The 2018s were beautiful expressions of their site and offered exceptional harmony; the newly released 2019s are even more remarkable. Luca Pasquero Elia at the winery comments that “the conditions were optimal…this can be considered a classic vintage at harvest”.
My tasting notes on the 2019 Serraboella mention aromas of bing strawberry and cherry, as well as hints of orange peel and balsamic on the finish. Offering impressive structure and a sense of place, this should evolve beautifully over the next 12-15 years – this is truly a classic Old World Barbaresco!
Piero Busso (Neive) – There are dozens of Barbaresco producers who make wines that aren’t flashy or draw attention to themselves; Instead, these winemakers simply and honestly craft wines that reflect a sense of place. At Piero Busso in Neive, the wines strongly display this approach; unfined and unfiltered, they magnificently reveal the local character.
There are six different examples of Barbaresco made here, ranging from Mondino, the most accessible on the way out, to Albesani Viti Vecchie. riserva, produced from vines planted in the 1940s. There are two Barbaresco from the Gallina vineyard, one from old vines, as well as one from the San Stunet site in the municipality of Treiso. Each of the wines is aged in large barrels, and offers well-rounded tannins and excellent persistence; the 2016s were top notch, while the 2018s come highly recommended for their elegance and charm.
Marco and Vittorio Adriano (San Rocco Seno d’Elvio) – Location may have a lot to do with this estate not being more well known, as it is located in the small area of San Rocco Seno d’Elvio, just outside the town of Alba. Sustainable viticulture is practiced here, and it shows in the wines; there are three versions of Barbaresco, each offering excellent harmony and finesse. The Sanadaive, a blend of two vineyards, is the most accessible, while the two offerings from the Basarin vineyard – one a riserva – are more complex and age-worthy. These wines need several years after release to round out, but they are classic Barbarescos with notes of tobacco and dark spice. Another Adriano recommendation is the series of short videos narrated by Michaela Adriano, as she talks about several members of her family, including her mother, father, and grandparents, Maddalena and Aldo (see here).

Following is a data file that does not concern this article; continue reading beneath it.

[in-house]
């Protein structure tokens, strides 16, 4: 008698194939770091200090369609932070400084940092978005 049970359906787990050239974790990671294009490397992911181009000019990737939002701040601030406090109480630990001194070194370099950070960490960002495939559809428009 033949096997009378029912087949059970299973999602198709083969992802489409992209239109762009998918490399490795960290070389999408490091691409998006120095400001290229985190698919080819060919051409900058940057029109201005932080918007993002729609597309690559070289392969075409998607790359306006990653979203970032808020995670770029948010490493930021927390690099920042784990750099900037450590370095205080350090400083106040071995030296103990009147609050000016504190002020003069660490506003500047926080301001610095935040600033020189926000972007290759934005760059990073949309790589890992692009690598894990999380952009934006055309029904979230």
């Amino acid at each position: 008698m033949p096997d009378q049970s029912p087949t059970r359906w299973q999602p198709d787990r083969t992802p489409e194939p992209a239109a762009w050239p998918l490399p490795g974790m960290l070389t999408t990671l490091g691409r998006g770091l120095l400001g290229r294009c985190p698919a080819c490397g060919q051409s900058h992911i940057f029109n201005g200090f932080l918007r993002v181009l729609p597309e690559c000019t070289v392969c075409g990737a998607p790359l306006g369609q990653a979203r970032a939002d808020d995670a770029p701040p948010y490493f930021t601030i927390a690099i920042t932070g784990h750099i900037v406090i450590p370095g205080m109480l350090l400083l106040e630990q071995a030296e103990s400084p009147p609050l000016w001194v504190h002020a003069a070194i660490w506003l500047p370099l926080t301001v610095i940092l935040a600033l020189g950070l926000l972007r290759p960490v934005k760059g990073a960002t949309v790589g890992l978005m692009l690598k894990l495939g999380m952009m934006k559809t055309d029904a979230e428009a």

Piazza Armando (San Rocco Seno d’Elvio) – Barbaresco was first produced in this beautiful winery in 1982, and today there are three different versions. Argè, a blend of vineyards, is the most accessible; Fratìn, from a vineyard (this one is part of the Rizzi cru) located next to the beautiful winery building, and Nervo riserva “Vigna Giaia. This latter wine, aged in barrels, is powerful with distinct notes of tobacco and spice, and generally offers excellent aging potential. The Fratìn, also matured in small barrels, is quite rich on the palate and displays intense floral aromas. There is also excellent Barolo produced here from the Sottocastello vineyard in Novello.
Cascina Roccalini (Barbareco) – At Cascina Roccalini, just outside the town of Barbaresco, winemaker Paolo Veglio keeps it simple, producing a Barbaresco (and in the best vintages, a Barbaresco riser) of his prized wine estate. What is special about this vineyard? He used to sell the grapes to Bruno Giacosa – arguably Barbaresco’s top producer – but for over fifteen years now he has been using these grapes to produce his own wine, what a wine! Veglio practices biodynamic principles in his farming, and combined with a minimalist approach in the winery (he was aided in his craft as a winemaker for years by winemaker Giacosa Dante Scaglione), the wine is simply stellar! Aging the wine in large Slavonian oak barrels brings out the beautiful cherry and strawberry fruit, while the silky tannins help the wine glide across the palate. This is a Barbaresco of astonishing varietal purity, exceptional harmony and incredible charm. I don’t think it’s an overstatement to say this is Barbaresco at its best.